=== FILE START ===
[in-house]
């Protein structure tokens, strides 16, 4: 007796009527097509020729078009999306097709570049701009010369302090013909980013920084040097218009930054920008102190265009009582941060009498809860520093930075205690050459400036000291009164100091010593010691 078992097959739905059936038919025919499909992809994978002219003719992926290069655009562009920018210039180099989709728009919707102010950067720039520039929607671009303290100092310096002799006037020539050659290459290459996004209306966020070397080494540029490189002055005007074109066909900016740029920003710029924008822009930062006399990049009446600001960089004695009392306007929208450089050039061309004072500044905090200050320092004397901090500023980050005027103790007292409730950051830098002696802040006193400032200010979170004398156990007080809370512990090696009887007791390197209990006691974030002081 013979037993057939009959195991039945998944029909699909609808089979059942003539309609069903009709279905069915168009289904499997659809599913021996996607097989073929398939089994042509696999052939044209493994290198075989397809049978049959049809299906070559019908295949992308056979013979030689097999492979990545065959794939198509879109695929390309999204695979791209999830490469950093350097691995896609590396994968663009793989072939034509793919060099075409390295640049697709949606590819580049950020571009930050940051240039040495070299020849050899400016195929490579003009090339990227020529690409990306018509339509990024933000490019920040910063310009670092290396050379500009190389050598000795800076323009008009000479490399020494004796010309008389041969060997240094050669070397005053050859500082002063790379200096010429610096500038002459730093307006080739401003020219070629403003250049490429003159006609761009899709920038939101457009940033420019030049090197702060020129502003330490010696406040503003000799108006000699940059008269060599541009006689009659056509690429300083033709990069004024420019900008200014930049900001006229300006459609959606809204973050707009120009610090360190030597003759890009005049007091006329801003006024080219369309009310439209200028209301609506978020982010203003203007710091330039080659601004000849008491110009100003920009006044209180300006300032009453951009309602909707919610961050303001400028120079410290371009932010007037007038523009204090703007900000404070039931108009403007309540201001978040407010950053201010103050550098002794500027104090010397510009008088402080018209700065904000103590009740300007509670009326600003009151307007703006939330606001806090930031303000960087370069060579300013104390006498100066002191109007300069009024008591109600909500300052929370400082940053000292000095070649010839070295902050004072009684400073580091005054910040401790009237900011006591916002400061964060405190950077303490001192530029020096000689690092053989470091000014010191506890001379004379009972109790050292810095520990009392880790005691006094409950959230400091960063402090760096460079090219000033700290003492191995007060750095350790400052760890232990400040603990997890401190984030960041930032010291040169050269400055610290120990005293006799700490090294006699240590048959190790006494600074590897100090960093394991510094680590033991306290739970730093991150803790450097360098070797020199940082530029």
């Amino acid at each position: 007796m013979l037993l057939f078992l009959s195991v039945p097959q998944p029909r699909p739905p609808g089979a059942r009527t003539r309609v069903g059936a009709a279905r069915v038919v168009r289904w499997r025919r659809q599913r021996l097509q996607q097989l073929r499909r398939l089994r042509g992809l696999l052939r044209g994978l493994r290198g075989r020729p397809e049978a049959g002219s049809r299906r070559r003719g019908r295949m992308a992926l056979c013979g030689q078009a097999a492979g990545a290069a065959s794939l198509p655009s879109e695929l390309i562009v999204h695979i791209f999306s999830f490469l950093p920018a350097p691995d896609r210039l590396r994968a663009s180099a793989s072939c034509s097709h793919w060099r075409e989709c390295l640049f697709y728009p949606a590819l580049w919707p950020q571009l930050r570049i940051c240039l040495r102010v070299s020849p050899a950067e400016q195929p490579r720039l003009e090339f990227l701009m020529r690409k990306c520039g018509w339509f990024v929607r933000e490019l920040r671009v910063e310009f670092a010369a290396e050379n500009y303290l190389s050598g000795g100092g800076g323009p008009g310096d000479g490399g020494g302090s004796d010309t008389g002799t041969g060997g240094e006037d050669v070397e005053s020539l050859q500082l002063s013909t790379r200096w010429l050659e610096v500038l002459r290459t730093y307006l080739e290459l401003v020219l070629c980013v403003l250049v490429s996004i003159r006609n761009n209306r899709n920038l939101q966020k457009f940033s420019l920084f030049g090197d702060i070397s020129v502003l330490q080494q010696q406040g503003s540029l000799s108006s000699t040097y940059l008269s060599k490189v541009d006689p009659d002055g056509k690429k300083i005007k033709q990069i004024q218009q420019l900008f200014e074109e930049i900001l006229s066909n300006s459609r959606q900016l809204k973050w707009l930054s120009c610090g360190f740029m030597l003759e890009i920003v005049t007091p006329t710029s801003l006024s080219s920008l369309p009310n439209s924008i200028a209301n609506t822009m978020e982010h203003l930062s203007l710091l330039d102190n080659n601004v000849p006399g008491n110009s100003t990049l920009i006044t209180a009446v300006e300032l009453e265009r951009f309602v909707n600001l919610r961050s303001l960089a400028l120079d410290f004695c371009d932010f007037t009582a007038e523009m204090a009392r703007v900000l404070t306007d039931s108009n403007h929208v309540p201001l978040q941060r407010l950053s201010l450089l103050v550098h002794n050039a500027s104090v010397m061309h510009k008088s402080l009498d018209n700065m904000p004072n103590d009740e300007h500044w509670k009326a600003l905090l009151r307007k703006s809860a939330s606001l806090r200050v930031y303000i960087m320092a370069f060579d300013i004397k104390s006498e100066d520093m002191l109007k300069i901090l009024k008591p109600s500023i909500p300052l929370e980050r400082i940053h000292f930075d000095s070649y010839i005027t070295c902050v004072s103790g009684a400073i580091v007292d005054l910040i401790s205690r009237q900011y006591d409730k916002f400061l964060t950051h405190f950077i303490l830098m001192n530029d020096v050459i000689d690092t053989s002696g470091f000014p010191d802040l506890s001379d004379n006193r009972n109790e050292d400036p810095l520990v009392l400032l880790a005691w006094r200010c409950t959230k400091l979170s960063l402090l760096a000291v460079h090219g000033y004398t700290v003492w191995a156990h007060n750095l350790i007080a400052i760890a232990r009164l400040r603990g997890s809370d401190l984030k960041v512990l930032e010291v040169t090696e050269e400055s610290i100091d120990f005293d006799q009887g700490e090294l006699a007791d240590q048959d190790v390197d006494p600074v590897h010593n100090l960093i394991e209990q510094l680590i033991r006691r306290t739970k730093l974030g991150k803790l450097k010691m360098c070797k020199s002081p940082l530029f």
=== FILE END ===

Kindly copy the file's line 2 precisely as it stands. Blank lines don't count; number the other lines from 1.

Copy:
């Protein structure tokens, strides 16, 4: 007796009527097509020729078009999306097709570049701009010369302090013909980013920084040097218009930054920008102190265009009582941060009498809860520093930075205690050459400036000291009164100091010593010691 078992097959739905059936038919025919499909992809994978002219003719992926290069655009562009920018210039180099989709728009919707102010950067720039520039929607671009303290100092310096002799006037020539050659290459290459996004209306966020070397080494540029490189002055005007074109066909900016740029920003710029924008822009930062006399990049009446600001960089004695009392306007929208450089050039061309004072500044905090200050320092004397901090500023980050005027103790007292409730950051830098002696802040006193400032200010979170004398156990007080809370512990090696009887007791390197209990006691974030002081 013979037993057939009959195991039945998944029909699909609808089979059942003539309609069903009709279905069915168009289904499997659809599913021996996607097989073929398939089994042509696999052939044209493994290198075989397809049978049959049809299906070559019908295949992308056979013979030689097999492979990545065959794939198509879109695929390309999204695979791209999830490469950093350097691995896609590396994968663009793989072939034509793919060099075409390295640049697709949606590819580049950020571009930050940051240039040495070299020849050899400016195929490579003009090339990227020529690409990306018509339509990024933000490019920040910063310009670092290396050379500009190389050598000795800076323009008009000479490399020494004796010309008389041969060997240094050669070397005053050859500082002063790379200096010429610096500038002459730093307006080739401003020219070629403003250049490429003159006609761009899709920038939101457009940033420019030049090197702060020129502003330490010696406040503003000799108006000699940059008269060599541009006689009659056509690429300083033709990069004024420019900008200014930049900001006229300006459609959606809204973050707009120009610090360190030597003759890009005049007091006329801003006024080219369309009310439209200028209301609506978020982010203003203007710091330039080659601004000849008491110009100003920009006044209180300006300032009453951009309602909707919610961050303001400028120079410290371009932010007037007038523009204090703007900000404070039931108009403007309540201001978040407010950053201010103050550098002794500027104090010397510009008088402080018209700065904000103590009740300007509670009326600003009151307007703006939330606001806090930031303000960087370069060579300013104390006498100066002191109007300069009024008591109600909500300052929370400082940053000292000095070649010839070295902050004072009684400073580091005054910040401790009237900011006591916002400061964060405190950077303490001192530029020096000689690092053989470091000014010191506890001379004379009972109790050292810095520990009392880790005691006094409950959230400091960063402090760096460079090219000033700290003492191995007060750095350790400052760890232990400040603990997890401190984030960041930032010291040169050269400055610290120990005293006799700490090294006699240590048959190790006494600074590897100090960093394991510094680590033991306290739970730093991150803790450097360098070797020199940082530029």